The wild cards, Miso, and Gochujang are easier to find than you think. Miso (light soybean paste) is found refrigerated in the Asian section and Gochujang (Korean hot sauce) can be substituted with your favorite spicy and sweet blend.








Load the food processor with the ingredients and zizz it together; adjust the elements to taste and bottle.








It solidifies after chilling so give it a good shake before glorifying pretty much anything!






















You might also like:

Real Ranch

Blood Orange Vinaigrette

Yogurt Cilantro and Lime

Ginger Miso Dressing


  • ¼ cup vegetable oil
  • 1 Tablespoon fresh limejuice
  • 2 Tablespoons white Miso
  • 1 Tablespoon reduced-sodium soy sauce
  • 1 Tablespoon unseasoned rice vinegar
  • 1 teaspoon toasted sesame oil
  • 2 teaspoons honey
  • 1 teaspoon grated peeled ginger
  • 1 teaspoon Gochujang (Korean Chili Sauce)


  1. Combine the ingredients in a food processor and pulse; then process until smooth. Adjust flavors and refrigerate.
  2. © Copyright 2015 Peggy Barrett Lunde
  3. All Rights Reserved




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Lenten Soup

Posted by on Feb 18, 2015 in Soup | 0 comments


Christian holy, Ash Wednesday is marked today; traditionally beginning 40 days of personal refrainment and spiritual reflection.  A period described in the book of Matthew contrasts Jesus’ test and sufficiency in the wilderness with Satan, the great liar.  Fasting, penance, and abstinence take on diverse approaches in Christian denominations.  Some restrict meat and fowl on certain days as we approach the resurrection of Christ on Easter.



Because I am ill with a rotten cold and because soup loaded with beans, greens, and a rainbow of root veggies seems what I need and want; you may too.








A farmers’ market elixir of goodness clears the way for a fresh season of inspiration.

Begin a quick saute of onion and garlic before adding celery, giant carrots, potatoes, fennel and oregano. Season well.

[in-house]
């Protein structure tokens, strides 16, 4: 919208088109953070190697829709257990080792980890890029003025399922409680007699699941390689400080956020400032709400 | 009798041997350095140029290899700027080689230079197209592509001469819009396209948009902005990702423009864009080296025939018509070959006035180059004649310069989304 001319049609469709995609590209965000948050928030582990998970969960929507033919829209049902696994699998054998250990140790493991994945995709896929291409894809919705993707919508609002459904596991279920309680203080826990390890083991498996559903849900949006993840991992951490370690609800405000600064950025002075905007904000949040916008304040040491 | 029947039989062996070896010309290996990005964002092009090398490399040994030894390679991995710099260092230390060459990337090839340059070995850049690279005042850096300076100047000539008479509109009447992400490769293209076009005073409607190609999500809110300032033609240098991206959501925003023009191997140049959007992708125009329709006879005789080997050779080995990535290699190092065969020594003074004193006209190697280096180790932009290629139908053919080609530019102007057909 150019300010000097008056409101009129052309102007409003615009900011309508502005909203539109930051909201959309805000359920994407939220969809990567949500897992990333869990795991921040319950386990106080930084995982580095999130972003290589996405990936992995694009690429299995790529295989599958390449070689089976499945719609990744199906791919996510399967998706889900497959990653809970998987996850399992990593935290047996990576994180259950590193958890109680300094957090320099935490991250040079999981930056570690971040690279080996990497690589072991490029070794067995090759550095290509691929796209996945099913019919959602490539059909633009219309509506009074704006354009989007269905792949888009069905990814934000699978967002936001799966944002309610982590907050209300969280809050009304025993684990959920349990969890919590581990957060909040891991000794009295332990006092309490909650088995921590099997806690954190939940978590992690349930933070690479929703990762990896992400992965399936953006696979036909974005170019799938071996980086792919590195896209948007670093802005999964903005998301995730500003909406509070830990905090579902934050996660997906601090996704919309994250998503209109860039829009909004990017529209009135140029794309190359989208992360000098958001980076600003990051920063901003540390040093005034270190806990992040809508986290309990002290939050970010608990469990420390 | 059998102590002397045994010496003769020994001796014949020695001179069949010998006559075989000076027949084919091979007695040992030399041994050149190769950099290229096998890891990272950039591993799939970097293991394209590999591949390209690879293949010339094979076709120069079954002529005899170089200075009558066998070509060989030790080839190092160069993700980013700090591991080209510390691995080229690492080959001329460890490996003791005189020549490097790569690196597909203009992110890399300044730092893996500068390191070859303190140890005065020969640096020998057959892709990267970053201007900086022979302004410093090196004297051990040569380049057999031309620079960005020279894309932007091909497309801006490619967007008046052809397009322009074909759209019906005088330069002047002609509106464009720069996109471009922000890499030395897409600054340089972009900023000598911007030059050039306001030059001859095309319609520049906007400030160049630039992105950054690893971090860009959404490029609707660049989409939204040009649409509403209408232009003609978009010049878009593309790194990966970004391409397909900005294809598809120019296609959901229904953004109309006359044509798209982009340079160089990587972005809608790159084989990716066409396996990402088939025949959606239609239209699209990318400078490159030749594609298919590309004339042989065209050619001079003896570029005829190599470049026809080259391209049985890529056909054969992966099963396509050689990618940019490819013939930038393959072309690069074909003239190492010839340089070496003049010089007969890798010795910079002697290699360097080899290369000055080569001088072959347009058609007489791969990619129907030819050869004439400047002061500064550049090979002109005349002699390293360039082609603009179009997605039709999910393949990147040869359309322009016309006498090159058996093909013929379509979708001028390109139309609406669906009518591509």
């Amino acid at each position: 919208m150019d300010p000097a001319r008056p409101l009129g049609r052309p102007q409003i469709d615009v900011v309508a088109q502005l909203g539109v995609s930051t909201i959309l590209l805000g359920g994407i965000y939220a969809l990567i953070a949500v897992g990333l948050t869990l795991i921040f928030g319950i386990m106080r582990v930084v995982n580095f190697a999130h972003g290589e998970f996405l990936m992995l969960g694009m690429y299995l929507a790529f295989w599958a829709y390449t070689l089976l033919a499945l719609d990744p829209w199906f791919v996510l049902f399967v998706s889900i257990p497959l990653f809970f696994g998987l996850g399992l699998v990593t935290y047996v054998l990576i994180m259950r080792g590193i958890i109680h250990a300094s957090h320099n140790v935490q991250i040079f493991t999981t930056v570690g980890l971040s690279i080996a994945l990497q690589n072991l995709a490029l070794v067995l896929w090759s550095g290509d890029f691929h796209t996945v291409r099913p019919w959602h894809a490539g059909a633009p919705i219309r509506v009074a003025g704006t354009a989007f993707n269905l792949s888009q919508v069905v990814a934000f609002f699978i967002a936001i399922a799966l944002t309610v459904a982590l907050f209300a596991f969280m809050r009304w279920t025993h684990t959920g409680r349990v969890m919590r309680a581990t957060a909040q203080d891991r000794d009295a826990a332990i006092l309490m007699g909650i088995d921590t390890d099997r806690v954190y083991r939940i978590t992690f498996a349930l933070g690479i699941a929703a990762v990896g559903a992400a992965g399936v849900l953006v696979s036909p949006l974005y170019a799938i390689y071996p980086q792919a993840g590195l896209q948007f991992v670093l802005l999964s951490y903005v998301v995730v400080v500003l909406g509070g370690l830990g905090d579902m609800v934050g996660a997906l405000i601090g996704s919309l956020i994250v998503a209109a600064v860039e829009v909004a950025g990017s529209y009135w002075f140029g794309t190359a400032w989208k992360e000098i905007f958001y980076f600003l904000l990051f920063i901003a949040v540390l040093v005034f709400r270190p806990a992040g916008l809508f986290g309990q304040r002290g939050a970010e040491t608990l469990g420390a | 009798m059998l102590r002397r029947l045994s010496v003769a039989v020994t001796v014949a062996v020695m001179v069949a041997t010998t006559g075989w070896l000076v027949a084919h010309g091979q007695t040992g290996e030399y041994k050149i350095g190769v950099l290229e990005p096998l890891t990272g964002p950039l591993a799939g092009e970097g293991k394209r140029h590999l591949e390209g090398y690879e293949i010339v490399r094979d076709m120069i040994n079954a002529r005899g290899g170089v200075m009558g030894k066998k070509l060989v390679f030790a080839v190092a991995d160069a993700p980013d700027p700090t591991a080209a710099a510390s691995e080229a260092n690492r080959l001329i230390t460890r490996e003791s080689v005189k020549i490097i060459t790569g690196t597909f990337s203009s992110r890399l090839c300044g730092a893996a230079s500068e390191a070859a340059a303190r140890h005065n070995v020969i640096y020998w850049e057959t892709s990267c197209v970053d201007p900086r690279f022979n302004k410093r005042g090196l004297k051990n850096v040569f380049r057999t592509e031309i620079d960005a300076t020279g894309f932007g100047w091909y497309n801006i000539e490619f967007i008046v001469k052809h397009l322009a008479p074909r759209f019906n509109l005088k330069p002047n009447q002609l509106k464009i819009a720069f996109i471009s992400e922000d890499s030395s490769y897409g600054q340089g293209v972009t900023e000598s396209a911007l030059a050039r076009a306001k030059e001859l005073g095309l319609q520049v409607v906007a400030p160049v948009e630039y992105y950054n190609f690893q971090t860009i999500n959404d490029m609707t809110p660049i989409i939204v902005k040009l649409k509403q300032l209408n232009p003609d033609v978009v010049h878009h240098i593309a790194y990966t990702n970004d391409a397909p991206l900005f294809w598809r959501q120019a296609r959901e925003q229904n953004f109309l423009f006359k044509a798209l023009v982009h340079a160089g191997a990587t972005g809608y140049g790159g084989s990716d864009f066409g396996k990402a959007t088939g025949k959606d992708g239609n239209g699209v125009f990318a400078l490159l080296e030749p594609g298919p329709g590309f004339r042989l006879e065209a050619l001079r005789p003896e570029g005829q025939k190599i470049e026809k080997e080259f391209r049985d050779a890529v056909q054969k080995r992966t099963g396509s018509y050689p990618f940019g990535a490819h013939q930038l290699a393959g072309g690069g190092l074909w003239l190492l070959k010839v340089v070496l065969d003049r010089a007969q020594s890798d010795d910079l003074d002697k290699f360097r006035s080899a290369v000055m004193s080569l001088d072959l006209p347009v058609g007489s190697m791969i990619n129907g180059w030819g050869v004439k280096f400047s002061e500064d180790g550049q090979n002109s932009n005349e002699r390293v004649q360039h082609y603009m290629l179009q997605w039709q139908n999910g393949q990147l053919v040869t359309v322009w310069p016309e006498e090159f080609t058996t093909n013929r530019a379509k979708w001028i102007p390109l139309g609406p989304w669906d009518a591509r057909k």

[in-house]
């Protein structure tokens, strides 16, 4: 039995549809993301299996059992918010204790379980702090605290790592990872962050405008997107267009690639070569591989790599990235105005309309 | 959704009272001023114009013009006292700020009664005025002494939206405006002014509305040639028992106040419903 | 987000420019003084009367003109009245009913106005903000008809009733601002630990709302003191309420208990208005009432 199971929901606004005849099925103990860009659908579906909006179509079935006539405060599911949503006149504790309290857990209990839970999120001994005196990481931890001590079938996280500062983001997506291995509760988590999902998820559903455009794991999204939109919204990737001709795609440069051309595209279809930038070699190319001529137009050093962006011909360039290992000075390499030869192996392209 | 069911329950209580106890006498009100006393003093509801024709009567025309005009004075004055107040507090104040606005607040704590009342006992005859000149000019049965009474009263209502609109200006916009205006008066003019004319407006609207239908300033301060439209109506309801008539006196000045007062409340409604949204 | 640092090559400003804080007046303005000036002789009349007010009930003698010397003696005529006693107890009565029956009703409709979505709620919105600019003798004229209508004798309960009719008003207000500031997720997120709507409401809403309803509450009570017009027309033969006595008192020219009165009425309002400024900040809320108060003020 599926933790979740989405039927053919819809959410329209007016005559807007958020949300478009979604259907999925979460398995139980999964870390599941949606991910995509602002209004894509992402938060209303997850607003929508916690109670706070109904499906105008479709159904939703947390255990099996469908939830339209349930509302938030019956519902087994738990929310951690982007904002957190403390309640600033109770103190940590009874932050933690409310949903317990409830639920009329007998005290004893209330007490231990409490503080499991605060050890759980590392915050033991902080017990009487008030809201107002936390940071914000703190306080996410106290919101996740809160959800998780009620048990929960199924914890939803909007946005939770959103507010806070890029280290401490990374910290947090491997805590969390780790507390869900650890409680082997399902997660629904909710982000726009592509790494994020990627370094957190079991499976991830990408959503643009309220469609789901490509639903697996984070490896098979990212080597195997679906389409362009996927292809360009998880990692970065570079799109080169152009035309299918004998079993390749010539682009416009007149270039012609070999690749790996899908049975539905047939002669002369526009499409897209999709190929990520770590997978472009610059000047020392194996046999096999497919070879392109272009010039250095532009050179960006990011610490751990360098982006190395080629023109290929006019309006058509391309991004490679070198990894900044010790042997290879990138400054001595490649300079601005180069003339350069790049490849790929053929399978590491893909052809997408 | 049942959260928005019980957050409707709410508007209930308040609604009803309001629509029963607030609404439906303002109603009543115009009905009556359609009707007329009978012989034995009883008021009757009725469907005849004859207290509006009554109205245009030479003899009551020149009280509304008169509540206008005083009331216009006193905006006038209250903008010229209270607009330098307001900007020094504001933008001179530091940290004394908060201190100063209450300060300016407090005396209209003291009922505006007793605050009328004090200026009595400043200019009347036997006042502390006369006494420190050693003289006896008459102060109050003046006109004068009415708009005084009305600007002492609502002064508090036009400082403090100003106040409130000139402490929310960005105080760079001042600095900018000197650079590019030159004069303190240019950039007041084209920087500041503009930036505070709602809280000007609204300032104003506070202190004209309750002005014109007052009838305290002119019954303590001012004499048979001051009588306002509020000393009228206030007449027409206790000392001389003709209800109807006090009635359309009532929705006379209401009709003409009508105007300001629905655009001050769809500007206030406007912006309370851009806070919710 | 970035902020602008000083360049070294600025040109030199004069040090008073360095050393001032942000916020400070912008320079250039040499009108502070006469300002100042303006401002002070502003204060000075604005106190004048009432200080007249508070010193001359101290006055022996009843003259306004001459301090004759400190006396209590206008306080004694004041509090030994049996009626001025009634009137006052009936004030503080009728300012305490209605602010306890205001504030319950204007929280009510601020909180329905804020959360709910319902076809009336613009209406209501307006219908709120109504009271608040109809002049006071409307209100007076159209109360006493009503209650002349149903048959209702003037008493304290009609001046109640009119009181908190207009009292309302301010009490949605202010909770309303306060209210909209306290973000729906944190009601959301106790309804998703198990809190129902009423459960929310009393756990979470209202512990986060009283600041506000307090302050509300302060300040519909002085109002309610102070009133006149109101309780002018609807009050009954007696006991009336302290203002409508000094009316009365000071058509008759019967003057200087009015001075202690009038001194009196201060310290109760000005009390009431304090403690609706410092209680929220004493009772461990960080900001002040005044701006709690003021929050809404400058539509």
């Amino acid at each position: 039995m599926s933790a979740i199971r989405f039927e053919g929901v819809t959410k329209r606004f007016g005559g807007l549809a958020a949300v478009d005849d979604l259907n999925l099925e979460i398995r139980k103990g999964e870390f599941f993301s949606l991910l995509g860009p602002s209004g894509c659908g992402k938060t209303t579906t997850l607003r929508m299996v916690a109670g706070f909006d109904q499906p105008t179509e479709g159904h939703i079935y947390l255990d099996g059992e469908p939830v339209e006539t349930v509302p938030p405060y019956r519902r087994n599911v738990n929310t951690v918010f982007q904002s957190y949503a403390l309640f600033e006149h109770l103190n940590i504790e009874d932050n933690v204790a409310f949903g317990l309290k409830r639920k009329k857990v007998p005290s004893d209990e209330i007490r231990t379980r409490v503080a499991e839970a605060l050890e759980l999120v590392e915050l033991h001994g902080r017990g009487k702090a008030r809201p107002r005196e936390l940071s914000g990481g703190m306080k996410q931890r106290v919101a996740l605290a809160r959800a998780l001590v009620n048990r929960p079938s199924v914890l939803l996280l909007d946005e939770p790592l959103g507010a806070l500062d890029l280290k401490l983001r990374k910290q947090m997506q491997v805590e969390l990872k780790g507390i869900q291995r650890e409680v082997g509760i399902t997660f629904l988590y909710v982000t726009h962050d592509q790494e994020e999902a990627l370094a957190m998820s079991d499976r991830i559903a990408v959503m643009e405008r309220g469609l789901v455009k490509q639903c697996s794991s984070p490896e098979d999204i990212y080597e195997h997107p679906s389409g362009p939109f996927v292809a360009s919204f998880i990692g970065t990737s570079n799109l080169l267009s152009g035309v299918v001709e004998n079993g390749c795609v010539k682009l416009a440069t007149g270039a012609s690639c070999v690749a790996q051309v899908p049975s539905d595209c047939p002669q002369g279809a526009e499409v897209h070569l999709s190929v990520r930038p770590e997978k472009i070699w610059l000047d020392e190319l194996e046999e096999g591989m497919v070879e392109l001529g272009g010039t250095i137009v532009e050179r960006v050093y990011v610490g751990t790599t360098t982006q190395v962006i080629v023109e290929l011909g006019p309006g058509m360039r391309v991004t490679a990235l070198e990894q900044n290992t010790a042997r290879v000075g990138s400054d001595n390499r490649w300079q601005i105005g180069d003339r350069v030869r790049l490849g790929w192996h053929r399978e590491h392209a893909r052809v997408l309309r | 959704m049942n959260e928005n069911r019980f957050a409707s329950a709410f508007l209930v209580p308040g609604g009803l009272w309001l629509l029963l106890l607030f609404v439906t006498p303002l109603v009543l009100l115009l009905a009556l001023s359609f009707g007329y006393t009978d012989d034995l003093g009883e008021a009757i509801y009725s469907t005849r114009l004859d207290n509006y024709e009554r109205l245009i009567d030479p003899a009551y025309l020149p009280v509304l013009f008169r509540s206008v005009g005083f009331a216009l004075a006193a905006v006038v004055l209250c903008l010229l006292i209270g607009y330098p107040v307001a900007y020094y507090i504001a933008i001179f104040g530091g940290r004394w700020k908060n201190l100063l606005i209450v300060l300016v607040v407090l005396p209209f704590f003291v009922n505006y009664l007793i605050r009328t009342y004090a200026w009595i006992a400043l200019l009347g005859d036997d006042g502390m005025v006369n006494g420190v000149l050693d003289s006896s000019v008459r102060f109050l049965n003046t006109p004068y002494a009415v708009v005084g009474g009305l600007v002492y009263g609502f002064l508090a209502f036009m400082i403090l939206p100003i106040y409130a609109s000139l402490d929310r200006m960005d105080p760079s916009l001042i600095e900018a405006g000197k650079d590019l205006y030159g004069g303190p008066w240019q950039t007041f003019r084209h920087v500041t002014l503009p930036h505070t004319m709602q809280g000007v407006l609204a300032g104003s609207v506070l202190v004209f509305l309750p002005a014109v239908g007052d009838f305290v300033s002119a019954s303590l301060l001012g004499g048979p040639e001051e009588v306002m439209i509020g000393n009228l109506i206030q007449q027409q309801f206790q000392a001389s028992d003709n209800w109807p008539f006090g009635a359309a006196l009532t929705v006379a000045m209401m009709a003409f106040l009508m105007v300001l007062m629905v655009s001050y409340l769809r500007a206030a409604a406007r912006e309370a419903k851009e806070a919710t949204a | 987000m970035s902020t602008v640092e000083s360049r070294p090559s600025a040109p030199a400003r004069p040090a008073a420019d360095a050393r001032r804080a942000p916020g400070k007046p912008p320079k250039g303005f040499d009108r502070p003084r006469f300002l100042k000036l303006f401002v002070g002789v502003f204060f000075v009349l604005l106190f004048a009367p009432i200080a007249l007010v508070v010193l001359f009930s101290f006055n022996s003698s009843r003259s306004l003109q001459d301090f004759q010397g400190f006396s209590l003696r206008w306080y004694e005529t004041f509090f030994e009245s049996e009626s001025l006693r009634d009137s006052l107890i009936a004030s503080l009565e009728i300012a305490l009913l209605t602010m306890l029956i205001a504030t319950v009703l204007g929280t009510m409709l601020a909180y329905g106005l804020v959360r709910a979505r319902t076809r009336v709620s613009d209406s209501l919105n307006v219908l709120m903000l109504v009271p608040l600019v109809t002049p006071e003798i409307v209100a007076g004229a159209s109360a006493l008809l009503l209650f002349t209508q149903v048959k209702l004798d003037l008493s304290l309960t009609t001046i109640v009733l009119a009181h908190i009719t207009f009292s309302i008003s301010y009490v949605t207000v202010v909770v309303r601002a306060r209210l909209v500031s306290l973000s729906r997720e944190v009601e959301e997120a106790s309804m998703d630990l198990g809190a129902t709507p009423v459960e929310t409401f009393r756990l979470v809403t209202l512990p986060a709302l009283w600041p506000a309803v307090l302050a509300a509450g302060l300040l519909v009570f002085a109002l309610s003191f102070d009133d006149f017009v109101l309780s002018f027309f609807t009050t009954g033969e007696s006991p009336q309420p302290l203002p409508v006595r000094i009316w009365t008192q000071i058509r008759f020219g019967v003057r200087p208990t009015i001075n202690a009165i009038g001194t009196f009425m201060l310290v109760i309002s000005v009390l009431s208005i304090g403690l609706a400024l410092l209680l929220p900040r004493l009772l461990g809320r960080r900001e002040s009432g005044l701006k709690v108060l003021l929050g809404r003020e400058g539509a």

Pour in water and tomato sauce; bring to a boil, reduce the heat, cover and allow the veggies to meditate.








When the carrots and potatoes are tender, plop in the greens.  Cover and allow the chard and kale to wilt-- happily.








Then the time arrives to stir in white beans and few extra ones pureed with water which thickens it ever so slightly.








When the seasonings are adjusted to your taste--spoon it into a rimmed bowl with a drizzle of Balsamic vinegar and scatter freshly shaved Parmesan cheese with or without discretion.

Ash Wednesday Lenten soup for supper ~

Enter His holy human moments on a dusty trail with Jericho in the rear view mirror; that cross prophetically placed in the everlasting gap.

Image result for images of Jesus on the road to jerusalem to the cross

photo source:

“Tis wise to march into Jerusalem with the promise of God in your heart.” And the Angels were Silent—Max Lucado

White Bean Soup with Swiss Chard and Kale


  • 2 (14-ounce) cans white beans, drained and rinsed
  • 1 Tablespoon olive oil
  • 1 medium red onion, chopped
  • 3 cloves garlic, minced
  • 2 medium carrots, sliced
  • 2 celery stalks, thinly sliced
  • 1 medium russet potato,
  • peeled and cubed
  • 6 cups water, divided use
  • 1 (8-ounce) can tomato sauce
  • 1 teaspoon crushed fennel seeds
  • 1 teaspoons oregano
  • 1 bunch Swiss chard, chopped
  • (about 4 cups)
  • 1 bunch kale, chopped (about 4 cups)
  • Kosher salt and pepper (to taste)
  • Balsamic Vinegar, to finish
  • Parmesan cheese


  1. In a large saucepan or Dutch oven, heat oil over medium heat. Sauté onion and garlic until softened, 3-4 minutes.
  2. Add carrots, celery, potato, 5 cups water, tomato sauce, fennel seed and oregano. Cover and simmer 15-20 minutes until potato and carrots are tender.
  3. Remove center ribs from chard and kale and discard. Coarsely chop the chard and kale; stir into soup. Simmer another 5-7 minutes or until wilted.
  4. Add half of the beans to the soup and puree remaining beans with 1 cup water; add to soup. Adjust seasonings and heat through.
  5. Drizzle with Balsamic vinegar and Parmesan cheese to serve.
  6. Serves 4-6
  7. © Copyright 2011 Peggy Barrett Lunde
  8. All Rights Reserved